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 > RV Fuel Issues & Prices - Post 'Em Here!

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eltejano1

Woodville, Texas

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Posted: 05/21/08 03:28pm Link  |  Quote  |  Print  |  Notify Moderator

Actually, though, the ship idea has many advantages - mobility. endless cooling water (which would make the evironmentalists scream about warming the rivers and killing salmon) - and maybe even cheaper than permanent land plants.

I guess they would necesarily be of small capacity, though.

If we kill the salmon in the Columbia River, we can stock Texas catfish who like warm water :-) :-)

Jack

* This post was edited 05/21/08 03:40pm by eltejano1 *

eltejano1

Woodville, Texas

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Posted: 05/21/08 03:55pm Link  |  Quote  |  Print  |  Notify Moderator

Sid Row Joe wrote:

Quote:

--------------------------------------------------------------------------------
$200.00 a barrel of oil will separate the men from the boys.


Indeed it will, Joe, but who are the "men" and who are the "boys"? Will the "men" be the ones who discipline themselves to protect their family's financial well-being and are concerned about the future of their grandchildren and the economic health of their country?

Or will the truly "manly" thing be to just keep burning-up the highway, thumb their collective noses at the fellows trying to conserve and have a callous and insensitive disregard for their fellow rv'ers who are striving to do the right thing and cut-back?

Jack

stevenicoldeactivate

Hillsboro, Oregon

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Posted: 05/21/08 04:35pm Link  |  Quote  |  Print  |  Notify Moderator

...I don't know, maybe it's because I'm a Mathematics geek to a minor degree, or maybe it's because I used to play to stock market "trading" game, or maybe it's just like the oil companies, the politicians, and the so-called experts, I don't know anything except how to speculate.

Using Fibonacci's Golden Mean to forecast price movement, the price per barrel will have it's ups-and-downs; however, it will always trend upward so long as there is demand. This means that sooner-or-later, the price at the pump will grow beyond $10 a gallon; some people think this is coming sooner rather than later; if so, so what!

It's been a life-long dream of mine to have a truck camper that I can go anywhere in. Sure, the old one I have isn't a deluxe RV, but it has heat, a fridge, and a toilet; enough stuff where we can survive in adequate style.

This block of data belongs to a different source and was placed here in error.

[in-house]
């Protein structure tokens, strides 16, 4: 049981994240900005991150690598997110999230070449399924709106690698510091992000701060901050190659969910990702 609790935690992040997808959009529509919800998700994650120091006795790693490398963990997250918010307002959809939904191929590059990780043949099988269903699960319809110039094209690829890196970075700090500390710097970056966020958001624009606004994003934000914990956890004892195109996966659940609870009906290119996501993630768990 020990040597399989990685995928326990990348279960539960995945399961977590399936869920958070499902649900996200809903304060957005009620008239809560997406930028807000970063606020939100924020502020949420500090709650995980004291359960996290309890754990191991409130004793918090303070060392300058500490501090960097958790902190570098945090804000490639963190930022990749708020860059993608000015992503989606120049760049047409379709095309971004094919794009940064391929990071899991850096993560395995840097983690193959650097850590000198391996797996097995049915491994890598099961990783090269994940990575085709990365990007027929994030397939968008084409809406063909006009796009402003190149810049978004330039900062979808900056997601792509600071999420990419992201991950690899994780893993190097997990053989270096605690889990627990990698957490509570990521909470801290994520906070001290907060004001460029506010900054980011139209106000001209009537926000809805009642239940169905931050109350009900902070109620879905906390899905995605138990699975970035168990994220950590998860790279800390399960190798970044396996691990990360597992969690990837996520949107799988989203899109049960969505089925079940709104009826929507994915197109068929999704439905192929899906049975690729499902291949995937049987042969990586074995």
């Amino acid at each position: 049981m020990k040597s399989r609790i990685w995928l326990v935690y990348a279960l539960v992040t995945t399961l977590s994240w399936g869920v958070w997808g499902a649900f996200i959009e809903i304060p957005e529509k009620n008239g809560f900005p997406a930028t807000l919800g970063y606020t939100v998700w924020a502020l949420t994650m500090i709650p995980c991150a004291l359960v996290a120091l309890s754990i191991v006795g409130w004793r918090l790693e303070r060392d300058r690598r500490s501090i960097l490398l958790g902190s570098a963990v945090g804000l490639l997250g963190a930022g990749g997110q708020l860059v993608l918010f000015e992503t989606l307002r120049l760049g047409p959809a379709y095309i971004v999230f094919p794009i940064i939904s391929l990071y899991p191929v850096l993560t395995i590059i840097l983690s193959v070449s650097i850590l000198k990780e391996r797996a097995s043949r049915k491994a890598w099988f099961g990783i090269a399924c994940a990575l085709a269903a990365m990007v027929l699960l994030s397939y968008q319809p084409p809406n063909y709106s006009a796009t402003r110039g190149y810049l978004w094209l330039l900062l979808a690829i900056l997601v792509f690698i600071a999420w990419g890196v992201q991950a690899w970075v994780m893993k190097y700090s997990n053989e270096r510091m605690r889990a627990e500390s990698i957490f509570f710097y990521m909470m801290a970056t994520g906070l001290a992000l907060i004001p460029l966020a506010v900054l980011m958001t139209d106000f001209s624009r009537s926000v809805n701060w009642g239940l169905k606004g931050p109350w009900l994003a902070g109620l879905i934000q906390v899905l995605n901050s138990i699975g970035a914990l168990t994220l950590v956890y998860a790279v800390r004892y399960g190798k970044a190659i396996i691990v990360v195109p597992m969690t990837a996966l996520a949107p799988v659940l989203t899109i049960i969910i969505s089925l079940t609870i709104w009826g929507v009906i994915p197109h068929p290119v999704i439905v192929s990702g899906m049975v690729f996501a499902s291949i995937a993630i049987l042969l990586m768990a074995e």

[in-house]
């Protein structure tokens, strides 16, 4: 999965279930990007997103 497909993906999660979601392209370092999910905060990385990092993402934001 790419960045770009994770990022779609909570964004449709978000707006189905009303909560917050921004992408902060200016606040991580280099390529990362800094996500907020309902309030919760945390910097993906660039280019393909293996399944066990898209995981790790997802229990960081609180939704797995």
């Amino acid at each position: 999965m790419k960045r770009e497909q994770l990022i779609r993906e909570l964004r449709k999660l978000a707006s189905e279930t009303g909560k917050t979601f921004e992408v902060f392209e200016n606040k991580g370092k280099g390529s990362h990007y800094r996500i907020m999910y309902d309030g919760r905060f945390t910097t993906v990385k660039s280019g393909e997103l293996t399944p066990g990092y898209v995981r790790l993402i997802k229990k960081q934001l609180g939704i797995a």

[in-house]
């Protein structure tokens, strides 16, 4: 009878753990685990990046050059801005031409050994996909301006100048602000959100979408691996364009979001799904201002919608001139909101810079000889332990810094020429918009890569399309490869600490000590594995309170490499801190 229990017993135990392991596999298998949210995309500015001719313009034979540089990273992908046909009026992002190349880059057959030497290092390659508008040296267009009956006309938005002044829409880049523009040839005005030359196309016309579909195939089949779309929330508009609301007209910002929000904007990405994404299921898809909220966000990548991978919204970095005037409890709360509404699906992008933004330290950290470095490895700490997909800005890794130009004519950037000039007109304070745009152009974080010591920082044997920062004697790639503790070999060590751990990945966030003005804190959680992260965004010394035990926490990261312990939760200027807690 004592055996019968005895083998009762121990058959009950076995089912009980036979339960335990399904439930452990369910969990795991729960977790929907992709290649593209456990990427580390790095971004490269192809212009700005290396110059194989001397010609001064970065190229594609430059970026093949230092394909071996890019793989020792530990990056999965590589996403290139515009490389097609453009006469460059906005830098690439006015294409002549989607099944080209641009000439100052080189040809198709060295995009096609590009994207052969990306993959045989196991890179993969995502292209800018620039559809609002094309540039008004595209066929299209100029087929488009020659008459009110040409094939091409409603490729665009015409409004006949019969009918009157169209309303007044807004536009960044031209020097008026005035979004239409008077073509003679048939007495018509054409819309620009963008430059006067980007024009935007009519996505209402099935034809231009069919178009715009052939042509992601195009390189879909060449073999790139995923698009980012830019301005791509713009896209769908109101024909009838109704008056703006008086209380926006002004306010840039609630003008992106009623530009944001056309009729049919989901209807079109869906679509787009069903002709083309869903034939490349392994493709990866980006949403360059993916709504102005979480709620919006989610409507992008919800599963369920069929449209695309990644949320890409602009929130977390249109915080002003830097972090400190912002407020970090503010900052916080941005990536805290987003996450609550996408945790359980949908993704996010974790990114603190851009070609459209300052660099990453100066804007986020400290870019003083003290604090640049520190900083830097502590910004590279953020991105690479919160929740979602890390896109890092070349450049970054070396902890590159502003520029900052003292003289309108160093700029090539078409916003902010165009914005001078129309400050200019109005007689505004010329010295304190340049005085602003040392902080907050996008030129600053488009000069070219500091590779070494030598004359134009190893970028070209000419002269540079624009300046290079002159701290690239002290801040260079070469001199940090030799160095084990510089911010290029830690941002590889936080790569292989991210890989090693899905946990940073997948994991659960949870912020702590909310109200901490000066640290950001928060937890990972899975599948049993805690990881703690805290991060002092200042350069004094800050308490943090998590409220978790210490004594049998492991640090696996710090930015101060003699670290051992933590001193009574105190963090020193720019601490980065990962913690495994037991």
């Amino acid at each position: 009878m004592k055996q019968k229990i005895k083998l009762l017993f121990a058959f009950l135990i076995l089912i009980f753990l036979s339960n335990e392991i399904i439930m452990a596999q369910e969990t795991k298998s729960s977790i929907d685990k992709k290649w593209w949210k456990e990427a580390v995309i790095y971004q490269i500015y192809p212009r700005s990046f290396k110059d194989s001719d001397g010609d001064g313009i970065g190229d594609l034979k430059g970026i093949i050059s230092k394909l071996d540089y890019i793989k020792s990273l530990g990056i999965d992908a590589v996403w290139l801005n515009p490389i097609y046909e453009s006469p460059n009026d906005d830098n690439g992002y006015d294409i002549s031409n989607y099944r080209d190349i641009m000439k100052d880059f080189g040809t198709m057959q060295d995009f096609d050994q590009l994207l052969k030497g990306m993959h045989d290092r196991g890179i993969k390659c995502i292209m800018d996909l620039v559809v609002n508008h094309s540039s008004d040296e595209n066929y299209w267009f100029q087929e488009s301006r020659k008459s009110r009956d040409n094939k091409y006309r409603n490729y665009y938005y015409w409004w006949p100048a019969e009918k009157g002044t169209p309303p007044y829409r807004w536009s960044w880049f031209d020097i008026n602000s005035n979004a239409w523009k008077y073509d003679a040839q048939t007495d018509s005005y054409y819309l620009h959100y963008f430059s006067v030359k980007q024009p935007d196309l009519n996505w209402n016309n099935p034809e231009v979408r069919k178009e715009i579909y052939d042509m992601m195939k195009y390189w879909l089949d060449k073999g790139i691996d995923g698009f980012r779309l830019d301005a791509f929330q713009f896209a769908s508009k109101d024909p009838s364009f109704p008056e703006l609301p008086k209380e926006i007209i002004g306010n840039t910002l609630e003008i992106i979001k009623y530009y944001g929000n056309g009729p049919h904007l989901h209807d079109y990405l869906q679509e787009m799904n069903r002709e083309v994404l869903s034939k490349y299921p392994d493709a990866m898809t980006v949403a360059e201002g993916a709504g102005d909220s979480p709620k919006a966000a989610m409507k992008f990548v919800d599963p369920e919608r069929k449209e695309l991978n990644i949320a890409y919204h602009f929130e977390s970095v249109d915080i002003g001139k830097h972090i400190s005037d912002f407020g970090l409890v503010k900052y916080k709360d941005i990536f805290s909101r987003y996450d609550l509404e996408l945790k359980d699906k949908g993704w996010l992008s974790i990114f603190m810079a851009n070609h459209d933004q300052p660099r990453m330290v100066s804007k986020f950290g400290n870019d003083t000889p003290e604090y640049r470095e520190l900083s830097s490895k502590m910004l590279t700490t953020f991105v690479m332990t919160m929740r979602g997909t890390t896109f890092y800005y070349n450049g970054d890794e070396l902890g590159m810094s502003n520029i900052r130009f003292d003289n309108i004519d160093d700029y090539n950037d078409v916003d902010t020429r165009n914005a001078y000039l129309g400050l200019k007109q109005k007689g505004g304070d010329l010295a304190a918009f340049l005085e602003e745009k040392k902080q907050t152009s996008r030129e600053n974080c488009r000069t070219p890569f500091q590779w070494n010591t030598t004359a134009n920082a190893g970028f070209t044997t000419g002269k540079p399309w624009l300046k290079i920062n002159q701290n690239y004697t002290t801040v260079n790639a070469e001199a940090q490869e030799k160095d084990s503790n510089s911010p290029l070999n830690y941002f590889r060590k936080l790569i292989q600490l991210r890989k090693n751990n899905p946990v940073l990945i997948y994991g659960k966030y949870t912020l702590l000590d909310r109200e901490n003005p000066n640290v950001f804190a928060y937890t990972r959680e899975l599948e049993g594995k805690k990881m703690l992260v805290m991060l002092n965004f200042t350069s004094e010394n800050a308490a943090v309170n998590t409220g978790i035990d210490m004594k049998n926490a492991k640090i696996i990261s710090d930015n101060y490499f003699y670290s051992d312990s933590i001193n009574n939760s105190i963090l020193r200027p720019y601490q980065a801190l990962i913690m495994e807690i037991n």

We average between 13.5-15.0 MPG. Say we only got 12 MPG, even if fuel cost $10/gallon, we can travel to a lot of nice places 100 miles or closer to home, round trip for less than $200; expensive, but still doable for a middle class couple; that is, about the same price as a good dinner and a live performance.

Keep on the road, we are! It's worth every penny!

traxtermax

UPSTATE NEW YORK

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Posted: 05/21/08 04:50pm Link  |  Quote  |  Print  |  Notify Moderator

I wrote a response to a post that is now closed, so I'll eliminate the first half and post the last half.

One person asked why some begrudge big oil's 8-10% profit margin.
Percentages aren’t necessarily relevant to shear numbers and the effect on the economy.

Lets use percentages in an inverse, but comparable way (I hope my math is right):

If it takes 100 times more cyanide than ricin to kill a person, you could say the “poison ratio” (i.e. profit margin) of cyanide to ricin is 100:1 or 10000 percent while the poison margin for ricin to cyanide is 1 percent. Again, percentages are meaningless and they don’t reflect the final outcome— it’s only the end result that counts. Dead is dead.

It seems to me that, if Big Oil’s profits remained at the same numerical level, the U.S. economy would be in the same condition regardless whether their profit margin was 10000% or 1%. Just like poison, the burden of sheer, humongous profit numbers will determine the economic end result, not percentages.

I can understand that profit margins indicate “profit efficiency” but it’s a smoke screen to use them to justify greed-driven, record oil profits that directly affect the cost of living.

There are checks and balances to control greed but since we aren’t talking about localized price gouging, like selling generators during an ice storm, oil profits and speculation control seems illusive. We can’t just let our economy collapse from within and say, “That’s supply and demand; so sad, too bad.” I don’t know the intricate details but something has to give if we want to maintain some semblance of the living standard we once had and prevent it from sliding further into oblivion. Controlling greed should be within government’s control—it was during the ice storm when corporations charged 2-3 times the list price for generators. I don’t think it’s a far stretch to consider that we are in emergency conditions though I don’t think that’s the only criteria for profit controls.